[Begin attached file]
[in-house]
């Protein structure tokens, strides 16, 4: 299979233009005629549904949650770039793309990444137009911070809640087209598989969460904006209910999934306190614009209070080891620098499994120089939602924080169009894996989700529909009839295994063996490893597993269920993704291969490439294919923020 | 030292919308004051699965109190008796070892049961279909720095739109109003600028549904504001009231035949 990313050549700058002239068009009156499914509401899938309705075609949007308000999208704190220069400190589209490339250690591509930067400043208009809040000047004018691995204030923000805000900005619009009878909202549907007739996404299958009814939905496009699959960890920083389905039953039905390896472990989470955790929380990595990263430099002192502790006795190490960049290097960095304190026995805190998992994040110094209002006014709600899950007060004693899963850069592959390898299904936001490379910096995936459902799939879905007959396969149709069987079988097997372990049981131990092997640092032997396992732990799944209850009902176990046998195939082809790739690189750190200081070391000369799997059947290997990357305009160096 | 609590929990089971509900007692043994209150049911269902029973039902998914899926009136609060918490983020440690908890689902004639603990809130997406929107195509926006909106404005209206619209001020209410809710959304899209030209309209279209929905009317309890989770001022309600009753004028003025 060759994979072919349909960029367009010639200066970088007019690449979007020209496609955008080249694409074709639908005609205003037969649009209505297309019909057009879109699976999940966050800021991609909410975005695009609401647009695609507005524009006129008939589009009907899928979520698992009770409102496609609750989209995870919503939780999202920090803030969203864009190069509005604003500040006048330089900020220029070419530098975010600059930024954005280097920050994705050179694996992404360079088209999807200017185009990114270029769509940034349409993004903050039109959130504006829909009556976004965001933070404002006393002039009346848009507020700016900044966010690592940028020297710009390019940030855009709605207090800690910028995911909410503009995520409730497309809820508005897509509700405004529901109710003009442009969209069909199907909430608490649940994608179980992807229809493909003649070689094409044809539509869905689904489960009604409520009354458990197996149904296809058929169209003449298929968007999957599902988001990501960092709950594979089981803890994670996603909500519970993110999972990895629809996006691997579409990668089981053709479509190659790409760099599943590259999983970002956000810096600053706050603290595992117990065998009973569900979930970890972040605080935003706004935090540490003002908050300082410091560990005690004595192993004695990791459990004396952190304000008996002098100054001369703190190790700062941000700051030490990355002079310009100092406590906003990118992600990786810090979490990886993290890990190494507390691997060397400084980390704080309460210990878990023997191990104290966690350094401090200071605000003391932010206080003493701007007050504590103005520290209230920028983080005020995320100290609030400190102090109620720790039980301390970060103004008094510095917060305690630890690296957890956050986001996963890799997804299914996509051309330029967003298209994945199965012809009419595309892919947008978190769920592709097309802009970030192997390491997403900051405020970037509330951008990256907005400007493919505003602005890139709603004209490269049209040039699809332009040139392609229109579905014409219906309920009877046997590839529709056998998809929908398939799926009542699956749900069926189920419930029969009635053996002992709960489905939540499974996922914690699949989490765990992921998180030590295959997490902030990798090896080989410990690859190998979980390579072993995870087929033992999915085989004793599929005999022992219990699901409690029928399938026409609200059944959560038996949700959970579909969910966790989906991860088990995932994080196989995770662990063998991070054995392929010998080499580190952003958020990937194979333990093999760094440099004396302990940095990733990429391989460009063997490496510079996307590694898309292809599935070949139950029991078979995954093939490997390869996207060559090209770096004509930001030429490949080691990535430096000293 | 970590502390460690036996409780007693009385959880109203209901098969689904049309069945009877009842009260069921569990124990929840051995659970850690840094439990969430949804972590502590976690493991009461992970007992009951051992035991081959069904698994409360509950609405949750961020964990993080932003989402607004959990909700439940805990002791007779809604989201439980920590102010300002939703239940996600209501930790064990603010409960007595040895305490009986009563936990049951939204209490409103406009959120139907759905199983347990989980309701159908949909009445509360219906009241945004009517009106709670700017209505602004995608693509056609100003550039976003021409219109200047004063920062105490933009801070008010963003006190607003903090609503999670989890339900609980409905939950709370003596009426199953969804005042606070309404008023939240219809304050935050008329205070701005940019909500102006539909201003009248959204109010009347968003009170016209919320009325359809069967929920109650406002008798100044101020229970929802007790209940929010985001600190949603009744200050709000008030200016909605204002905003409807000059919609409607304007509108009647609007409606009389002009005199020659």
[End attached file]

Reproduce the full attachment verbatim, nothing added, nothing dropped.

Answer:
[in-house]
């Protein structure tokens, strides 16, 4: 299979233009005629549904949650770039793309990444137009911070809640087209598989969460904006209910999934306190614009209070080891620098499994120089939602924080169009894996989700529909009839295994063996490893597993269920993704291969490439294919923020 | 030292919308004051699965109190008796070892049961279909720095739109109003600028549904504001009231035949 990313050549700058002239068009009156499914509401899938309705075609949007308000999208704190220069400190589209490339250690591509930067400043208009809040000047004018691995204030923000805000900005619009009878909202549907007739996404299958009814939905496009699959960890920083389905039953039905390896472990989470955790929380990595990263430099002192502790006795190490960049290097960095304190026995805190998992994040110094209002006014709600899950007060004693899963850069592959390898299904936001490379910096995936459902799939879905007959396969149709069987079988097997372990049981131990092997640092032997396992732990799944209850009902176990046998195939082809790739690189750190200081070391000369799997059947290997990357305009160096 | 609590929990089971509900007692043994209150049911269902029973039902998914899926009136609060918490983020440690908890689902004639603990809130997406929107195509926006909106404005209206619209001020209410809710959304899209030209309209279209929905009317309890989770001022309600009753004028003025 060759994979072919349909960029367009010639200066970088007019690449979007020209496609955008080249694409074709639908005609205003037969649009209505297309019909057009879109699976999940966050800021991609909410975005695009609401647009695609507005524009006129008939589009009907899928979520698992009770409102496609609750989209995870919503939780999202920090803030969203864009190069509005604003500040006048330089900020220029070419530098975010600059930024954005280097920050994705050179694996992404360079088209999807200017185009990114270029769509940034349409993004903050039109959130504006829909009556976004965001933070404002006393002039009346848009507020700016900044966010690592940028020297710009390019940030855009709605207090800690910028995911909410503009995520409730497309809820508005897509509700405004529901109710003009442009969209069909199907909430608490649940994608179980992807229809493909003649070689094409044809539509869905689904489960009604409520009354458990197996149904296809058929169209003449298929968007999957599902988001990501960092709950594979089981803890994670996603909500519970993110999972990895629809996006691997579409990668089981053709479509190659790409760099599943590259999983970002956000810096600053706050603290595992117990065998009973569900979930970890972040605080935003706004935090540490003002908050300082410091560990005690004595192993004695990791459990004396952190304000008996002098100054001369703190190790700062941000700051030490990355002079310009100092406590906003990118992600990786810090979490990886993290890990190494507390691997060397400084980390704080309460210990878990023997191990104290966690350094401090200071605000003391932010206080003493701007007050504590103005520290209230920028983080005020995320100290609030400190102090109620720790039980301390970060103004008094510095917060305690630890690296957890956050986001996963890799997804299914996509051309330029967003298209994945199965012809009419595309892919947008978190769920592709097309802009970030192997390491997403900051405020970037509330951008990256907005400007493919505003602005890139709603004209490269049209040039699809332009040139392609229109579905014409219906309920009877046997590839529709056998998809929908398939799926009542699956749900069926189920419930029969009635053996002992709960489905939540499974996922914690699949989490765990992921998180030590295959997490902030990798090896080989410990690859190998979980390579072993995870087929033992999915085989004793599929005999022992219990699901409690029928399938026409609200059944959560038996949700959970579909969910966790989906991860088990995932994080196989995770662990063998991070054995392929010998080499580190952003958020990937194979333990093999760094440099004396302990940095990733990429391989460009063997490496510079996307590694898309292809599935070949139950029991078979995954093939490997390869996207060559090209770096004509930001030429490949080691990535430096000293 | 970590502390460690036996409780007693009385959880109203209901098969689904049309069945009877009842009260069921569990124990929840051995659970850690840094439990969430949804972590502590976690493991009461992970007992009951051992035991081959069904698994409360509950609405949750961020964990993080932003989402607004959990909700439940805990002791007779809604989201439980920590102010300002939703239940996600209501930790064990603010409960007595040895305490009986009563936990049951939204209490409103406009959120139907759905199983347990989980309701159908949909009445509360219906009241945004009517009106709670700017209505602004995608693509056609100003550039976003021409219109200047004063920062105490933009801070008010963003006190607003903090609503999670989890339900609980409905939950709370003596009426199953969804005042606070309404008023939240219809304050935050008329205070701005940019909500102006539909201003009248959204109010009347968003009170016209919320009325359809069967929920109650406002008798100044101020229970929802007790209940929010985001600190949603009744200050709000008030200016909605204002905003409807000059919609409607304007509108009647609007409606009389002009005199020659």